0:57:31 – 2070

HENRY HILDEBRAND: …and but we had a problem in that most people thought from growing—grow out experiments in which we took the young turtle and kept it well-fed, that we could grow it in five to six years and so we expected returns far sooner than—than they should have been. In the wild where food was scarce and so forth, it might take them fifteen or some more years to grow. So, with the—what I say was the—was the push for funds that so many people have that the Atlantic people—Atlantic coast people wanted more money for their Loggerhead research and so forth that they scuttled that program. Whether it would have succeeded or not, I—I—I doubt it because the—the Ridley was going to nest on Padre Island and the records in the past, large numbers, and all the records are sporadic; somebody saw turtles—two turtles at once or—and something like that—there’s no record of mass nesting.

DAVID TODD: So is Rancho Nuevo the only known nesting sight?

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HENRY HILDEBRAND: Rancho Nuevo is a—is a big nesting colony as a fisherman told me down there, they said in Rancho Nuevo they nest by the thousands. Fifteen or twenty miles away, they nest by the hundreds and that was a difference in—there was sporadic nesting along the Veracruz coast. That’s why Caldwell wrote me, because somebody picked up a hatchling at [San Andres] Tuxtla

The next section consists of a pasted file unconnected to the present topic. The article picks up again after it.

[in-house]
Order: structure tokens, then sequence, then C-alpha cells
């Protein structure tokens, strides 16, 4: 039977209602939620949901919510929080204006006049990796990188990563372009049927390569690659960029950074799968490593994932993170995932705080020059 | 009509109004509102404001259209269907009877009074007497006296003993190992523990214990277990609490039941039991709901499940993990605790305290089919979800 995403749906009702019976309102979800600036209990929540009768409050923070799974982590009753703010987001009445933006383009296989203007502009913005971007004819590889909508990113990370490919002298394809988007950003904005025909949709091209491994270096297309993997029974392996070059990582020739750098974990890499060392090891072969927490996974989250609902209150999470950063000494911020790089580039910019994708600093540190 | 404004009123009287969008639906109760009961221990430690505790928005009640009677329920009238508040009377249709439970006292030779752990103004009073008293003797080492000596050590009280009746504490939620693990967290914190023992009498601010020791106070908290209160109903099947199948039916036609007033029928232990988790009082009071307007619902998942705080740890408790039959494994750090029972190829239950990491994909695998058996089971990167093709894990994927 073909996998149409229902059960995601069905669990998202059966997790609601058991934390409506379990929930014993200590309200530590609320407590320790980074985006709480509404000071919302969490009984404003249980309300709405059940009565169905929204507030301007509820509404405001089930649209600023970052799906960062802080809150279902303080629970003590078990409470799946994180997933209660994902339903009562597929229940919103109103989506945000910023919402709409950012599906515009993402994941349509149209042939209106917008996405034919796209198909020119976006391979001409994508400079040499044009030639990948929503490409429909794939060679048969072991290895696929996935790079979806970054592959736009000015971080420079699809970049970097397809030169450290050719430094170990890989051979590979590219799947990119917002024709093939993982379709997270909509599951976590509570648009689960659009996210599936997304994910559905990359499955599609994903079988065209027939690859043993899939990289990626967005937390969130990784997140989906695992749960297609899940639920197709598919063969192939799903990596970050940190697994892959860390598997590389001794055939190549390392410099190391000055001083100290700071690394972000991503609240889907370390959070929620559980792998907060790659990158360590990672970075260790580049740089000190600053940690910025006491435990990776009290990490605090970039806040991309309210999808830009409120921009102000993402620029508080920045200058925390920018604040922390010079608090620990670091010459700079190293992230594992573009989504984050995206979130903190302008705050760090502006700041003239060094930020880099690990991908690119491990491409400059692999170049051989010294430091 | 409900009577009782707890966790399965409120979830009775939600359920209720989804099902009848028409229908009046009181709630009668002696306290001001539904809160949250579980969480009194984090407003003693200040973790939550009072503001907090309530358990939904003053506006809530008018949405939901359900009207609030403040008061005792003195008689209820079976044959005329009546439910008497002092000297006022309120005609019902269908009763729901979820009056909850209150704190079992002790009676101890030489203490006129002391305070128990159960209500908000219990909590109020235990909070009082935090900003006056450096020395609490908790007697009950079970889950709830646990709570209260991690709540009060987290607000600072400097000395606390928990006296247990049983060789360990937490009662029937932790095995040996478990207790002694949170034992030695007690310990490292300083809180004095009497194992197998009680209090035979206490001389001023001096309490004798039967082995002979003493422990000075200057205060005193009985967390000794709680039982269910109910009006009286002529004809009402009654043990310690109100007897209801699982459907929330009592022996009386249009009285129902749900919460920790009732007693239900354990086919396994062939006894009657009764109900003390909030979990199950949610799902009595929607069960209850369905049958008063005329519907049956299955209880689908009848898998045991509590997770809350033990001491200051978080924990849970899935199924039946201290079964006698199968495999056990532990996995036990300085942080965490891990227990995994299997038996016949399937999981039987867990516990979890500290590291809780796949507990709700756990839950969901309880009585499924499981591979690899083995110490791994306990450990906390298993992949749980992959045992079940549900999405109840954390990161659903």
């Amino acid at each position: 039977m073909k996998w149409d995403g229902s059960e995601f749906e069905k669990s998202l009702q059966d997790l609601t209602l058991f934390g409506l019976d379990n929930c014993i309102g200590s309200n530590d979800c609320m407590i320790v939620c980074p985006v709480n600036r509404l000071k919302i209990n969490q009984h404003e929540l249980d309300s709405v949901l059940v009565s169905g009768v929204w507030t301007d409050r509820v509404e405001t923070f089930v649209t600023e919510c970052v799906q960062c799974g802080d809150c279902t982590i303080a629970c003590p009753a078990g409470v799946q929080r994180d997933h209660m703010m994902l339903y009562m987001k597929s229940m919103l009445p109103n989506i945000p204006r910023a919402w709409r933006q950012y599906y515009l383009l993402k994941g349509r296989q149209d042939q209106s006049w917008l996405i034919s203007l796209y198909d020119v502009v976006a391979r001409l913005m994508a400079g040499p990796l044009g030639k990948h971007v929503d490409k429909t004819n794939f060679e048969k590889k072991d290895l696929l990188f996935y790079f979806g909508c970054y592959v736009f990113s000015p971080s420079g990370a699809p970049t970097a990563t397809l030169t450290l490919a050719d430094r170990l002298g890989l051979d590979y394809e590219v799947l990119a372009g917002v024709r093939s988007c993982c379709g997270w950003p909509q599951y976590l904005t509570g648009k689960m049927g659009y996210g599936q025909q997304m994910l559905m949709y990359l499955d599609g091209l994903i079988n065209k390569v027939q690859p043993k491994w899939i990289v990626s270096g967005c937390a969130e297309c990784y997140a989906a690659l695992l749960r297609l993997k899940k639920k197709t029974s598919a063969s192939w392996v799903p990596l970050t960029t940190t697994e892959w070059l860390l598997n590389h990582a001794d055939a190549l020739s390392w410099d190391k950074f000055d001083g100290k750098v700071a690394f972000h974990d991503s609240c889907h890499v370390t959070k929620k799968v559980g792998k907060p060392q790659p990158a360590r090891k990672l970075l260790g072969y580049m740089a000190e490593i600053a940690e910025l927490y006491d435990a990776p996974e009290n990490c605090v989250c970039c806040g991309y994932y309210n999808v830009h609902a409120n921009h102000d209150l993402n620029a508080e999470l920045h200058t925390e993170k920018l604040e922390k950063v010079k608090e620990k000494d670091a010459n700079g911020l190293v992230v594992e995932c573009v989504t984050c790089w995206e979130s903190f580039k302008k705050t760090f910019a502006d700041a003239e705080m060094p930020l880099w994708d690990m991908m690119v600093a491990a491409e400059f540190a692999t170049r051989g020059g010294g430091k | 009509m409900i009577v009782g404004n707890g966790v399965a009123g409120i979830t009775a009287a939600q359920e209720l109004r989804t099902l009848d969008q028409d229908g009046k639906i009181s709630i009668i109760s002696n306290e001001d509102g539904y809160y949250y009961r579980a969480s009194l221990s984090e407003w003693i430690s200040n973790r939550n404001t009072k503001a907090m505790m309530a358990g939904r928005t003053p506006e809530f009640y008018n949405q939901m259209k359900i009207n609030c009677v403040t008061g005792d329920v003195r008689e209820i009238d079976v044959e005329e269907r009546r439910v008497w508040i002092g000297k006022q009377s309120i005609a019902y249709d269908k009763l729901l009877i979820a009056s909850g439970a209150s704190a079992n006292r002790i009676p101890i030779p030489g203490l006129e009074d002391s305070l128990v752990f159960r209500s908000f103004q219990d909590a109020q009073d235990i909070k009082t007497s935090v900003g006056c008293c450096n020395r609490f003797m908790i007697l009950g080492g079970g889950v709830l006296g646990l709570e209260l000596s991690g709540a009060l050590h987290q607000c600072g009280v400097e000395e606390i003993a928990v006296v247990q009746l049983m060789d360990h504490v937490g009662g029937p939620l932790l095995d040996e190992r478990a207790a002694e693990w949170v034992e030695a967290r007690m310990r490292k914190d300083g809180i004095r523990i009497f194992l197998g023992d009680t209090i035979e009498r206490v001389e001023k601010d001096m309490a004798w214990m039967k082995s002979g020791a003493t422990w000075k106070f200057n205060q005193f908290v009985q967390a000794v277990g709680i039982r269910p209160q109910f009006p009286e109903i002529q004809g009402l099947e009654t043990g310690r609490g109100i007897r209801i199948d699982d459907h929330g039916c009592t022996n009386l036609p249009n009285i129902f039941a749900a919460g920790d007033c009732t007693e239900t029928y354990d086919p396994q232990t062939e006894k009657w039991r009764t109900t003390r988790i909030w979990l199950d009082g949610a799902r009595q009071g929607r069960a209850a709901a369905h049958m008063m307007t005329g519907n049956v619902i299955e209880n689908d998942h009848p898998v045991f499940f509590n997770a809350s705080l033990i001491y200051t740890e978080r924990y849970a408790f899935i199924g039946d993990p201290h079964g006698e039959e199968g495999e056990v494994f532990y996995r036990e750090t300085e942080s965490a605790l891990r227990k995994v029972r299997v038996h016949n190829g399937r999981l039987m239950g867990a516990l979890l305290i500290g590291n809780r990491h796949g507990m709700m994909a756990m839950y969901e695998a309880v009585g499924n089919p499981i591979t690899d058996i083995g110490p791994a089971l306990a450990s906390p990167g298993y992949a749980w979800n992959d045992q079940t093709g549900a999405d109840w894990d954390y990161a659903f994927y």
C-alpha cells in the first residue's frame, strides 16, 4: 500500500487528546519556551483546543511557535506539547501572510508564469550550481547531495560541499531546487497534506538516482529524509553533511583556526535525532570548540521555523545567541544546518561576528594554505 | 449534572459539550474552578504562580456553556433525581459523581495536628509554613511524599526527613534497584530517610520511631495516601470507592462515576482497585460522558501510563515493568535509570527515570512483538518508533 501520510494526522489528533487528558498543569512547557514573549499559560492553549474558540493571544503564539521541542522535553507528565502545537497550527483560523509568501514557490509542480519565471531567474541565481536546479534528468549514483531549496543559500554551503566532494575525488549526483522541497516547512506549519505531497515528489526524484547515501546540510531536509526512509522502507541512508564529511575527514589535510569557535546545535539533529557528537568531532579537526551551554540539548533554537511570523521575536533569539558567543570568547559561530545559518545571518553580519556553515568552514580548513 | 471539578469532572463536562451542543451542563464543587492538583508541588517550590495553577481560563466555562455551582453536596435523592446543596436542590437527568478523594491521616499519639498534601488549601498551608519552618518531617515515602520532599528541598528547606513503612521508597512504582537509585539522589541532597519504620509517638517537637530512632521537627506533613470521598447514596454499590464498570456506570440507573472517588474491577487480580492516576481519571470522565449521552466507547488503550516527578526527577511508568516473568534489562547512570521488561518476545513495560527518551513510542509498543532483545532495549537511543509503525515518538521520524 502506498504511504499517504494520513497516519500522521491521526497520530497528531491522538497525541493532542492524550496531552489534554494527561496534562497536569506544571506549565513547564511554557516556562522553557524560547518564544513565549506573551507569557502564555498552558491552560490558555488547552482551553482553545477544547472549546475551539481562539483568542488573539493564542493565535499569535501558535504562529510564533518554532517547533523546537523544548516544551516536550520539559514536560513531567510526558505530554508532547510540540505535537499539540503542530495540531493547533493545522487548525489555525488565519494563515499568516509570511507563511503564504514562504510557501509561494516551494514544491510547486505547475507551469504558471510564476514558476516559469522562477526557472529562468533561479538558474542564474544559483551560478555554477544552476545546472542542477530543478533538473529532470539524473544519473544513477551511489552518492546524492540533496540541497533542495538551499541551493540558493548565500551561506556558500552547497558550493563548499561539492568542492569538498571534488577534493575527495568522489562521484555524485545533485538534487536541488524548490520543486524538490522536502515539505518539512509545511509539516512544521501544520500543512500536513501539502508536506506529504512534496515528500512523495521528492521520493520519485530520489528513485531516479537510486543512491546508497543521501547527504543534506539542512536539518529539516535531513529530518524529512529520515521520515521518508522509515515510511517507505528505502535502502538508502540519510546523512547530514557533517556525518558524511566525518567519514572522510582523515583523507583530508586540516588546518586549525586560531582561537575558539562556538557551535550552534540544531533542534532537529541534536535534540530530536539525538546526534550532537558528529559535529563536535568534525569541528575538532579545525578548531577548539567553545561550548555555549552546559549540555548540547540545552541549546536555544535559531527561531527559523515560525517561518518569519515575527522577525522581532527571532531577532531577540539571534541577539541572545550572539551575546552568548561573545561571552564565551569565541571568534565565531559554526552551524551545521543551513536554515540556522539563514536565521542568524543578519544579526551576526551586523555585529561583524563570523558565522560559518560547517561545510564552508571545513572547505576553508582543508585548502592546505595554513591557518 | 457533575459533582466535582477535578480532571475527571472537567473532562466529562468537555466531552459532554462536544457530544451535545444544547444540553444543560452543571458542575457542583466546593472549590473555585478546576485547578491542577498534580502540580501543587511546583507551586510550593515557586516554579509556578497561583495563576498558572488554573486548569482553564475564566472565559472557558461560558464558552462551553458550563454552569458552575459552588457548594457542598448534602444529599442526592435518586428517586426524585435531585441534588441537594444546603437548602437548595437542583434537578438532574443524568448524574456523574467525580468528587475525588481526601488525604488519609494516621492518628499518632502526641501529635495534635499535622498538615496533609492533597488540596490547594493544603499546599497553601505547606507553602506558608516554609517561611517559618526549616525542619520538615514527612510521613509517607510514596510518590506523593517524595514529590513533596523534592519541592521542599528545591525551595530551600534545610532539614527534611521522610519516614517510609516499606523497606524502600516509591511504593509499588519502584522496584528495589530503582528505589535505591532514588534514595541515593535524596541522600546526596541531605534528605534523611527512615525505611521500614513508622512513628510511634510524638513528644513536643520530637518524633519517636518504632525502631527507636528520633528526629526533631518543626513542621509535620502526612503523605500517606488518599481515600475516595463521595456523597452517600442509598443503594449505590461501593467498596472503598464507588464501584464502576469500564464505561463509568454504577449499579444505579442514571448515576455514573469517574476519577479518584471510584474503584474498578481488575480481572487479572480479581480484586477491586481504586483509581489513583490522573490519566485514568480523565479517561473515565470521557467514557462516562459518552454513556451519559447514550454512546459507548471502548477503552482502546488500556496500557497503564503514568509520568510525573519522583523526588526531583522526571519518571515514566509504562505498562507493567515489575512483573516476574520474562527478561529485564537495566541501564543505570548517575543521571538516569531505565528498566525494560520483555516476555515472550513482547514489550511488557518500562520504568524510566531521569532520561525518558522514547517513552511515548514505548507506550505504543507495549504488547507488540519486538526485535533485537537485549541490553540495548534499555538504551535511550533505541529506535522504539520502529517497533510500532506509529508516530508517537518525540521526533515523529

1:00:10 – 2070

on the Mexican coast and I was near that area so I followed up on—on the suggestion to look for turtles and that’s how I got interested in that.


End of Reel #2070


DAVID TODD: Dr. Hildebrand, I wanted to ask you another question or two about turtles and some of the possible impacts on their fate. Can you tell us if you think much effect was from egg collection down in Mexico, or from turtle poaching, or from those plastic bags, turtles ingesting them?

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HENRY HILDEBRAND: Well, originally I—I think most of the decline was due to egg gathering, a good part of it because the—the Mexicans would gather the eggs, take them to the cantinas all over Mexico and sell them and if the egg was too far advanced, I mean had a young turtle in it, they would feed them to their hogs. Not that they purposely dug them up for that purpose, but that’s what they—they—that’s the way they disposed of them. There—I did not see it and I’m not sure that it happened, but there was stories that they were butchering them but it’s kind of hard for them to get meat to those roads out of there. You could see them tying sacks on a burro and sending it down the trail but in—was—be a little difficult with the—the transportation methods. I don’t think turtle meat would have supported a—a four wheel drive jeep or something like that to get in, and if it rained you’d stay in, you wouldn’t get out. So, I don’t—egg gathering was intense and then the—the fact that the turtles had to run the gamut of shrimp trawlers from Louisiana to—to Rancho Nuevo it was—was a problem that they couldn’t—couldn’t solve until they got to TEDS. And we get reports that the TEDS are fairly successful, but the shrimpers complain bitterly, there’s been repeated letters to the editor complaining about the TEDS, how they let all the shrimp escape and so forth. Our work indicate that shrimp loss is not very great, but there may be situations where the trash and so forth get in—that the nets are held open and most of the fish—shrimp escape.